Robert G. Fresson’s wonderfully bright, vintage comic-inspired illustrations

Robert loves American comics from the 20th century and Ukiyo-e prints from Edo Japan, and we love his colourful and expressive combination of both.


Robert G. Fresson’s illustrations are delightful spectacles heavily influenced by graphic art of early 20th century comics and, fascinatingly, Ukiyo-e prints from Edo Japan. 

He draws inspiration from American newspaper comics by Wisor McCay and Rea Irvin in particular, and is an avid collector of Boy’s Own Annuals from the 1940s. Wanting to adhere to organic artistic methods as much as possible, Robert uses off-white paper and CMYK colour separation in his creative process.

This is evident in his style – self-described as measured line work with expressive characterisation, and bold, warm colours. Often images of heightened reality, Robert’s illustrations feature dream-like landscapes and capture a sense of adventure.

Image: Robert G. Fresson

Alongside his work for an impressive editorial base such as The New Yorker, The New York Times, The Guardian, Monocle and GQ, Robert creates his own comics regularly for Avaunt Magazine and was thrilled to have “centre-stage” for an in-depth comic for New York Times Voyages Magazine. His first children’s book is expected to be released at Christmas. 

Following a recent signing with JSR, we wanted to know what makes this genius tick, the traditional methods behind his lovable vintage aesthetic, and probably less importantly, why (to our slight disappointment) he no longer lives in a house boat.

Image: Robert's Esther & Chai comic for Avant Magazine.


Miriam Harris: What’s the best part about your illustrations? 

Robert G. Fresson: "In my opinion it is the mood or feeling you get from looking at them. I'm not a virtuosic draftsman but I think sometimes my illustrations leave a trace in people's minds."

MH: Tell us about your creative process.

RGF: "When I started developing this style I wanted to work with as few digital means as possible. I liked how things come out of analogue print processes like screen printing and off-set lithography; printing in CMYK separations onto off-white papers. However, over time it became apparent that I would need to find a faster way of turning around an illustration. So I experimented with trying to mimic the effects of the above print processes using Photoshop. I think this became more streamlined over time. Now I do all my line work by hand with pen and ink and technical drawing tools, onto paper... then I colour digitally."

Image: Robert G. Fresson

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MH: Where do you draw inspiration? 

RGF: "I love looking at American newspaper comics from the early 20th century - Winsor McCay and Rea Irvin particularly. And of course artists from the ligne-claire tradition pioneered by Hergé. I'm into Surrealism too... the quiet kind like Magritte and Tanguy and De Chirico."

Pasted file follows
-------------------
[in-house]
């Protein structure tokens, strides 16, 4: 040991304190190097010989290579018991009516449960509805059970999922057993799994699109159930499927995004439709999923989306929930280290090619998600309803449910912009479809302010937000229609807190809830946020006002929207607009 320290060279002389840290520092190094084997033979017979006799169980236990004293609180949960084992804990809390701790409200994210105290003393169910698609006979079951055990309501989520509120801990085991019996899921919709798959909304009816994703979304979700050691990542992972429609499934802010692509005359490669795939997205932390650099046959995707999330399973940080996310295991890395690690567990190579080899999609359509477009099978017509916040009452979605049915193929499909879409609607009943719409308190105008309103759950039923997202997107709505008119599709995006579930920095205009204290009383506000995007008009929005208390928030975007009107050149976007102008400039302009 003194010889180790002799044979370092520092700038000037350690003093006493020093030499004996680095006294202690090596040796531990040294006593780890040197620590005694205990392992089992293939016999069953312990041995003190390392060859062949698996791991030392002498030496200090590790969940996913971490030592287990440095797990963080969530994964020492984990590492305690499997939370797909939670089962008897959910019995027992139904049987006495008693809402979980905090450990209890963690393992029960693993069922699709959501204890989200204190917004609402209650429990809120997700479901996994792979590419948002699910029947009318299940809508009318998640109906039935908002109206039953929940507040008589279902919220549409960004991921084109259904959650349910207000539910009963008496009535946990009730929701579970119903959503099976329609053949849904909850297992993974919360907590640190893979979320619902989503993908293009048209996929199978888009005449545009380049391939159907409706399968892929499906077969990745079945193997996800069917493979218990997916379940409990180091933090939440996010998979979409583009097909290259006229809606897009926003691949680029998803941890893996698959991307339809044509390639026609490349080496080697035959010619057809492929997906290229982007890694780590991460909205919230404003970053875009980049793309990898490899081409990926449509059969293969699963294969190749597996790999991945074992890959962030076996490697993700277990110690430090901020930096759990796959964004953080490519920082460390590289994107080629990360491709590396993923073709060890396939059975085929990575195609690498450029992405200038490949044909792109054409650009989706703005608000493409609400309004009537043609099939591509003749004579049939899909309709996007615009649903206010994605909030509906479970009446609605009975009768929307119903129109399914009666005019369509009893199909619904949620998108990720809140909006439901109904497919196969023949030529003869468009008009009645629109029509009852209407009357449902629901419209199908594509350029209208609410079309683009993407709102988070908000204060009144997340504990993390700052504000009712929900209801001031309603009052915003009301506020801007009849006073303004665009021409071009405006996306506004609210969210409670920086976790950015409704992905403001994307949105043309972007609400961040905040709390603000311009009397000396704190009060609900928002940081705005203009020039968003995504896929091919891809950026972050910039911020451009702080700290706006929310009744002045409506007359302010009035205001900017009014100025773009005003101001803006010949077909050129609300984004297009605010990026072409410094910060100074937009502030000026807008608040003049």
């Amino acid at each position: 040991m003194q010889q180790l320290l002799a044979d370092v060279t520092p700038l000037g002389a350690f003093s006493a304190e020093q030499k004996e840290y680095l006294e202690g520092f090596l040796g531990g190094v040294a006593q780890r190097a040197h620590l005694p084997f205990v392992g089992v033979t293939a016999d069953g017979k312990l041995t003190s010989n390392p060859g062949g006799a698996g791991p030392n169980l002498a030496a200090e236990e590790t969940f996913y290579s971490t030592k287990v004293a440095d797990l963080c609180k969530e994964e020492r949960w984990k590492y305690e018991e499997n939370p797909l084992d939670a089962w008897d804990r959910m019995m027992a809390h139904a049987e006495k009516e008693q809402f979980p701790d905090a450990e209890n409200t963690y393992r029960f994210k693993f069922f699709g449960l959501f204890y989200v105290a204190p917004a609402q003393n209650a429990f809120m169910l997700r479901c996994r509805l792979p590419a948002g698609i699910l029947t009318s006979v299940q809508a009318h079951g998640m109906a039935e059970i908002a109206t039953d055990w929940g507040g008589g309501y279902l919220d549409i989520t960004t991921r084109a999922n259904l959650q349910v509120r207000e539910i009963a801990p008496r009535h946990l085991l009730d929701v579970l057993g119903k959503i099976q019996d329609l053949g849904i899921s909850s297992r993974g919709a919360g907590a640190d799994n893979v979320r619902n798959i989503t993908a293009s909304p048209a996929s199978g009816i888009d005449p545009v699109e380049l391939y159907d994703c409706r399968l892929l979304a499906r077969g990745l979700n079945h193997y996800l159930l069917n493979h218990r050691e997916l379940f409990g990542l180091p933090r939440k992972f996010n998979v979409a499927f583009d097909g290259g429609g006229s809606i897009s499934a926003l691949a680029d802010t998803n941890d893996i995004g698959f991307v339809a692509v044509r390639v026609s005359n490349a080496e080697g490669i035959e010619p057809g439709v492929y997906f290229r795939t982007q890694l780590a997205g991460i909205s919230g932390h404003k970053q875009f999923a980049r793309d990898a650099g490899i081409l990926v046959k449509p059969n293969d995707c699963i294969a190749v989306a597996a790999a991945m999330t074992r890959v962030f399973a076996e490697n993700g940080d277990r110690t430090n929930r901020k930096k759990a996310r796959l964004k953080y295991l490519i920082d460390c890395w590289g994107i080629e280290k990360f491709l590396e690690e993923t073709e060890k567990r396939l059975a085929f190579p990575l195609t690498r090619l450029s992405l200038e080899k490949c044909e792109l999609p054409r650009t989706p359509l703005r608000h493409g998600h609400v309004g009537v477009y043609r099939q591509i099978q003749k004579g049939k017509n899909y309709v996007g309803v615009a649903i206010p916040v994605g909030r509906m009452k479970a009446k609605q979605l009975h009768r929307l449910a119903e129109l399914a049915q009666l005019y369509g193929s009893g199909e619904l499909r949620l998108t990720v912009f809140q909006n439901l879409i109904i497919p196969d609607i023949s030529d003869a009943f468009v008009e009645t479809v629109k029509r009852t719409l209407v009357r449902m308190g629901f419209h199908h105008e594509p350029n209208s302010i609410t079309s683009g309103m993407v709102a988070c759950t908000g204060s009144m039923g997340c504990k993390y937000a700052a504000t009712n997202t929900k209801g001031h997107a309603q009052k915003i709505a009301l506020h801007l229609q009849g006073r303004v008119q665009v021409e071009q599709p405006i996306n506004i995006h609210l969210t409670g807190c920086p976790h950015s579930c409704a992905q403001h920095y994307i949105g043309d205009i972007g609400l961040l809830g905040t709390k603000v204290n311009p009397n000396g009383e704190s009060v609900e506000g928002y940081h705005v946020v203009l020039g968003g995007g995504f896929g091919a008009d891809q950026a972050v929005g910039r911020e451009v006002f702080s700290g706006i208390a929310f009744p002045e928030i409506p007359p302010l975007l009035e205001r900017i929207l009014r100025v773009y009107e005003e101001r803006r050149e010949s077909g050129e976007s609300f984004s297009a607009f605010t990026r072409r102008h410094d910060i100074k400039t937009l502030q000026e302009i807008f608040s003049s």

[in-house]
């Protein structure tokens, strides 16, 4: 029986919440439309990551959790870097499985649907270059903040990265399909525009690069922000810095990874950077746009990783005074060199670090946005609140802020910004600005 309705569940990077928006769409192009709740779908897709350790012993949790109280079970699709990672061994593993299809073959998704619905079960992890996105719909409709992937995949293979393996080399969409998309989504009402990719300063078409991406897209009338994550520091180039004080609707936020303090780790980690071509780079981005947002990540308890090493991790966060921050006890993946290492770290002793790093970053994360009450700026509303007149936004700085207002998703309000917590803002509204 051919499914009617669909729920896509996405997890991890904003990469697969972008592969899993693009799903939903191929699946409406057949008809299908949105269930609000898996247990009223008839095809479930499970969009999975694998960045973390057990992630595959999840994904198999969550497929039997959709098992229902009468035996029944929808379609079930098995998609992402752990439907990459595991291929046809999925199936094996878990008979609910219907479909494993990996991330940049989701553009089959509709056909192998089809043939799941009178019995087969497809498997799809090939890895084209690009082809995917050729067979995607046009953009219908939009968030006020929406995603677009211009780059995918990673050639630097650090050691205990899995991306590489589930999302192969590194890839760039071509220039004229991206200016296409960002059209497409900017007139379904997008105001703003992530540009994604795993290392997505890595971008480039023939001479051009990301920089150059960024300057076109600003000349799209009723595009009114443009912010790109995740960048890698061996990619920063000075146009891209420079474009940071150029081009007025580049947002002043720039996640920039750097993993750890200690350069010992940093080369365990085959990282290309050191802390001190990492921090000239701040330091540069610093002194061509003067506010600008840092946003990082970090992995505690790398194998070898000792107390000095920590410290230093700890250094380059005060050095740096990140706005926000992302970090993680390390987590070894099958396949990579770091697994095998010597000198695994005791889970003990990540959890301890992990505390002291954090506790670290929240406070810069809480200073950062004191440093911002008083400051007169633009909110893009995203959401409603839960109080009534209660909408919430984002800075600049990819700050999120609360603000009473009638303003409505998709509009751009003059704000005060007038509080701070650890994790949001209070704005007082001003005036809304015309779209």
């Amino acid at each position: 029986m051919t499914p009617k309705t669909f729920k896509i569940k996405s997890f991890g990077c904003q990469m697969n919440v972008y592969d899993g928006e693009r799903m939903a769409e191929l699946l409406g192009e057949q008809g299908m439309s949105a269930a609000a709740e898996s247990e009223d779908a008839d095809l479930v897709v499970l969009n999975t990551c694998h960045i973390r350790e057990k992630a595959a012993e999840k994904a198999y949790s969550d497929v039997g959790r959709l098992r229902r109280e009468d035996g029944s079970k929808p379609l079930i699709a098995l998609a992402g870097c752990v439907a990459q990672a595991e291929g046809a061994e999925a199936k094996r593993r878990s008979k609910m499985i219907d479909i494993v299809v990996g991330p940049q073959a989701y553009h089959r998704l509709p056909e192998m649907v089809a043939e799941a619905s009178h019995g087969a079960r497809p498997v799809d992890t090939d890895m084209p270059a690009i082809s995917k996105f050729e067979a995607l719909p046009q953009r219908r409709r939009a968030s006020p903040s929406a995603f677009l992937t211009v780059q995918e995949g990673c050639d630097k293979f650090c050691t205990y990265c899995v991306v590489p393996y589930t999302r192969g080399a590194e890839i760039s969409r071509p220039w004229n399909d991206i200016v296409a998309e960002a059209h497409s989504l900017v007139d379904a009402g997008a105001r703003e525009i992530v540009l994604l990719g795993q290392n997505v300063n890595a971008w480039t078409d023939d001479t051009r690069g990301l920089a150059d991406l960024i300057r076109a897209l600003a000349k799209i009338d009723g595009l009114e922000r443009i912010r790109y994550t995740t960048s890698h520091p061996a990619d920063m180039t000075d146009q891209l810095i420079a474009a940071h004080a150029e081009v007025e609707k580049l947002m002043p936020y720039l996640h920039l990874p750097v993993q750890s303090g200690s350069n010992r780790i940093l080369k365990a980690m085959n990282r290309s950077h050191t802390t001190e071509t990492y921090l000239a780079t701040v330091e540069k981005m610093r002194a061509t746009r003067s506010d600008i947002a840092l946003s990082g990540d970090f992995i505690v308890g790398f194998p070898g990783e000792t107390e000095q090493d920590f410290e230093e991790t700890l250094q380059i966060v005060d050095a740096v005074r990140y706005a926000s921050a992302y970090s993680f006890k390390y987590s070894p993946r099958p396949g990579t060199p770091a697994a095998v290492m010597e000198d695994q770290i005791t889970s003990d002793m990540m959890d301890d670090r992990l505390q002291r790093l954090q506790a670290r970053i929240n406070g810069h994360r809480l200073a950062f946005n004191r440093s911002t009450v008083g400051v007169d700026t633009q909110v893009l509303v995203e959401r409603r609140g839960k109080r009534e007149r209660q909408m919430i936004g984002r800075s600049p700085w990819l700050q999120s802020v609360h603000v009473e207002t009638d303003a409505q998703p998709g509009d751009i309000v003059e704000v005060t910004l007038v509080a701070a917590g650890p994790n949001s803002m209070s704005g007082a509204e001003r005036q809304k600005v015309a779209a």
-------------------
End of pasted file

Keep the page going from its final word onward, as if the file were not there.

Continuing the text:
Image: Robert G. Fresson


MH: Almost all of your illustrations are based on real-life. Is this a conscious decision? 

RGF: "I think it is to do with telling a story - I feel much more comfortable with the narrative possibilities of recognisable elements: figures, landscape and objects. I'm sure a better storyteller could use abstract forms and still guide us through a story arc...not me. I sometimes play with the abstract when I doodle absent-mindedly, but as Robert G. Fresson the work stays consciously figurative."

Image: Robert G. Fresson


MH: How are the Esther & Chai comics created?

RGF: "The stories are based on little sketches I write that are stream-of-consciousness, slightly surreal things framed around this idea of a boy and girl on adventures in the spirit of Enid Blyton. It's tough because as comics they will have to be condensed to fit onto one page - so I have to be quite succinct and I am learning about how to do that. The comics develop each time (they come out every six months or so) and I think I am getting better overall (although they also make me more keenly aware of my limitations). I am so grateful to Avaunt Magazine for giving me the platform to create these strange little episodes."

Image: Robert G. Fresson

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MH: What’s been your favourite project so far? 

RGF: "I think making a comic for the New York Times Voyages Magazine (about deep sea explorer William Beebe, can be read here) was my favourite experience insofar as it combined my interest in telling a story with historical research. I was given a lot of creative freedom and essentially a chance to perform centre stage, which is not the usual position for an editorial illustrator such as myself."

Image: Part of Robert G. Fresson's comic for New York Times Voyages Magazine.


MH: What are you working on right now?

RGF: "Hopefully something again for the New York Times Magazine and a non-fiction children's book is due to come out at Christmas time. My first actually!"

Image: Robert G. Fresson


MH: Also, do you still live on a boat in Bath? That’s amazing! 

RGF: "Alas no. I sold it last year. Though Lazy Daisy was my home for five years in the end she was too much for me to handle. I gave her a beautiful paint-job and cleaned out the bilge. She is now chugged by a window-fitter from Radstock eminently more qualified to maintain such a mutable way of life."

Image: Robert G. Fresson

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Image: Robert G. Fresson


Image: Robert G. Fresson